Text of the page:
in the French Revolution, a radical group made up of Parisian wage-earners, and small shopkeepers who wanted a greater voice in government, lower prices, and an end of food shortages through price controls. Believed that all people have a right to subsistence (continuing to exist) and resented most forms of inequality. Anti-monarchical and pro-republican. Gained the most influence in Paris at meetings.
(1792) Paris Commune killed about 1200 people from the city jails because they were assumed to be counterrevolutionaries. Some were aristocrats/clergy, but most were common criminals.
This was the tempering of the revolution in France after the execution of Robespierre. It set up a new constitutional regime. The influence of the wealthy middle class and professional people replaced the sans-culottes. They submitted a conservative document that provided for a bicameral legislative government heavily favoring property owners. The Paris Commune outlawed, the Jacobin club was closed, and the radicals involved in terror were attacked. Laws making divorce easier for women were repealed, and women were given less freedom than before. Featured a revival of Catholic worship and the decaying of the republic of virtue.
were hated by the sans-culottes, who believed the early members of this group only wanted to share political power, social prestige and economic security with the aristocracy.
Treaties of Basel
(1795) treaties by which France made peace with Spain and Prussia
Region in Western France where royalists (supporters of monarchy) and priests led peasants in rebellion against the revolution.
The French War against _________ in 1792 was:
1. favored by Louis XVI, who believed it would restore the ancient regime
2. responsible for a second revolution that would overthrow the monarchy and establish a republic
3. a factor in radicalizing the revolution
4. supported by the Girondists, who believed it would preserve the revolution from domestic enemies
"Liberty, equality, and fraternity"
The phrase you associate with the French Revolution is:
The ________ were heavily influenced by Enlightenment philosophes such as Voltaire and Rousseau.
The achievements of the _________ include:
1. abolition of slavery
2. franchise given to all adult males
3. adaption of the metric system
4. decreeing the law of the maximum--fixed prices on essentials and raised wages.
Among the legacies of the ______________ are:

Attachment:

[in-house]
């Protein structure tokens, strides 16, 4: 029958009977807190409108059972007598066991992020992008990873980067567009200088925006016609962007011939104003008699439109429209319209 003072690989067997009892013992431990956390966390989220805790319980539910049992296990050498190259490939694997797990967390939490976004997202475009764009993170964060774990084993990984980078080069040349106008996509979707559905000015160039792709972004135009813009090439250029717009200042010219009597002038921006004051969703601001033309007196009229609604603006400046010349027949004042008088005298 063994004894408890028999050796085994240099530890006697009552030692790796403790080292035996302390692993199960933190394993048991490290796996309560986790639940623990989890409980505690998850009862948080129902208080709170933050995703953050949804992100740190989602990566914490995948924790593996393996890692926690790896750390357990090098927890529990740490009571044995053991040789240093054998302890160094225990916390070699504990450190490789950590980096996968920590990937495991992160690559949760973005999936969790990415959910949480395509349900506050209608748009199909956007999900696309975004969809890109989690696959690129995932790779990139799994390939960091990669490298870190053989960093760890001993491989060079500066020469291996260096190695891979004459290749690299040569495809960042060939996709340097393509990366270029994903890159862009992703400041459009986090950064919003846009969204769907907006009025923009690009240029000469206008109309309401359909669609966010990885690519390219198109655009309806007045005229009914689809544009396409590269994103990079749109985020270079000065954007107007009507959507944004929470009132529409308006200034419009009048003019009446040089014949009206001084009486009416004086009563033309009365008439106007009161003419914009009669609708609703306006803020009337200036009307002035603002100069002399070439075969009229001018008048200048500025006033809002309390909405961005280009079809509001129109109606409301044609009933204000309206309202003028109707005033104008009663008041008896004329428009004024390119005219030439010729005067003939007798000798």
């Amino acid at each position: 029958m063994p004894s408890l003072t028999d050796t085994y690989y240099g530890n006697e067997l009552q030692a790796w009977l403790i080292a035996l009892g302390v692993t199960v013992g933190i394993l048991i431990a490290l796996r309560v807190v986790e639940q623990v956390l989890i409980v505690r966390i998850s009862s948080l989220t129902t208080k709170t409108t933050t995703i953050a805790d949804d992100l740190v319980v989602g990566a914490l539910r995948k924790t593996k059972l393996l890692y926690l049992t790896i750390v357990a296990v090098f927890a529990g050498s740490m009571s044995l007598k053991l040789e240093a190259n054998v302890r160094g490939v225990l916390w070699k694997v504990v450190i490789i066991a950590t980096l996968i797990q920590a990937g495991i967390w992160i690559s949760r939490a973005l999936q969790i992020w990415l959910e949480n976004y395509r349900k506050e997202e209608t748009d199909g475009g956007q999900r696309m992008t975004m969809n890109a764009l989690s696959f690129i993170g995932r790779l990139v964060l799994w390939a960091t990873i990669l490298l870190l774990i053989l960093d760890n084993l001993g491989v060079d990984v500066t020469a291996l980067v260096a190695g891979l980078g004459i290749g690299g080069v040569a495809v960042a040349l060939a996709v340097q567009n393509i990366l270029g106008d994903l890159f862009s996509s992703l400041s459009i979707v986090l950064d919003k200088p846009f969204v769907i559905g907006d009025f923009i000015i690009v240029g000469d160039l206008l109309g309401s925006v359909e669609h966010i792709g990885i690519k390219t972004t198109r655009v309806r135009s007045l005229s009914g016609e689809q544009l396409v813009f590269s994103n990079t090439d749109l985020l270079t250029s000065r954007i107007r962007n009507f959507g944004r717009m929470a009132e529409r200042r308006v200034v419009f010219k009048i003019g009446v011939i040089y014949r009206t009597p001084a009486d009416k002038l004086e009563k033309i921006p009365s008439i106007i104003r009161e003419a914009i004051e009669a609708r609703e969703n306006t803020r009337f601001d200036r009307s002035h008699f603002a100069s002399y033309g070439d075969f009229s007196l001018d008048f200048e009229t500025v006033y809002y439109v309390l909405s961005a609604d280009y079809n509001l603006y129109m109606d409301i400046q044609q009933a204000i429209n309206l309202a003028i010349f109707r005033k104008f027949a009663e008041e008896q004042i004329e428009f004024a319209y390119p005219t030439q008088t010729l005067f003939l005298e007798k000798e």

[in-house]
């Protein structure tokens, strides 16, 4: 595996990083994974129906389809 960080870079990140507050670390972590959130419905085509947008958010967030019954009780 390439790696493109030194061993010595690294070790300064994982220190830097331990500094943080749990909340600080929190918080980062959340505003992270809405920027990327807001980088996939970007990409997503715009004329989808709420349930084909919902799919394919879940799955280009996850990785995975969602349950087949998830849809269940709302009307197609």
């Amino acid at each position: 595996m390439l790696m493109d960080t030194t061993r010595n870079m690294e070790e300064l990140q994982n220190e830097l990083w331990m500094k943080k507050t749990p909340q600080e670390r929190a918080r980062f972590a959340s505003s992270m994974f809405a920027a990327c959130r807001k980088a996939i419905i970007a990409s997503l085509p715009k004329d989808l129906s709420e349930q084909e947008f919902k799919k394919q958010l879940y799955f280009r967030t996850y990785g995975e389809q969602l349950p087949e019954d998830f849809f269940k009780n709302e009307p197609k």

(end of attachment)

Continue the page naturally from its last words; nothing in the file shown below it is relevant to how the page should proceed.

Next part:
1. diffusion of republican ideals
2. the idea of "right" (conservative) and "left" (radical) in policies
3. citizen armies
4. metric system
Committee of Public Safety
_____________________ was able to defeat the armies of the First Coalition by harnessing:
1. modern nationalization
2. revolutionary terror
3. planned economy
The following are true of _______________:
1. opposed 1792 war with the First Coalition
2. was the dominant figure on the Committee of Public Safety
3. led the terror against republican political figures
The ___________________ led to the following:
1. Paris Commune outlawed
2. Executions of former Jacobins begins (White Terror)
3. These executions were carried out by young aristocrats (bands of Jesus)
....and resulted in:
1. a new constitution
2. the closing of the Paris Jacobin club
3. the reduction of the political power of the sans-culottes
4. a retreat from the radical revolution
The effects of the __________________ include:
1. catholicism was seriously challenged
2. people of lower birth had influence
3. conscripted armies defeated professional armies and Europe suffered decades of war
_______________________ embraced the following ideology:
1. wholehearted support of the republican government
2. renunciation of self-interested politics
3. foreign and domestic enemies of the revolution must be eliminated
4. creation of a civic religion - The Cult of the Supreme Being (1794)
___________ benefited from the French Revolution because they were given land.
France continued to use the guillotine until the late ______'s.
The guillotine was introduced to France in ______.
About _______ people were executed during the last 132 days of the Reign of Terror.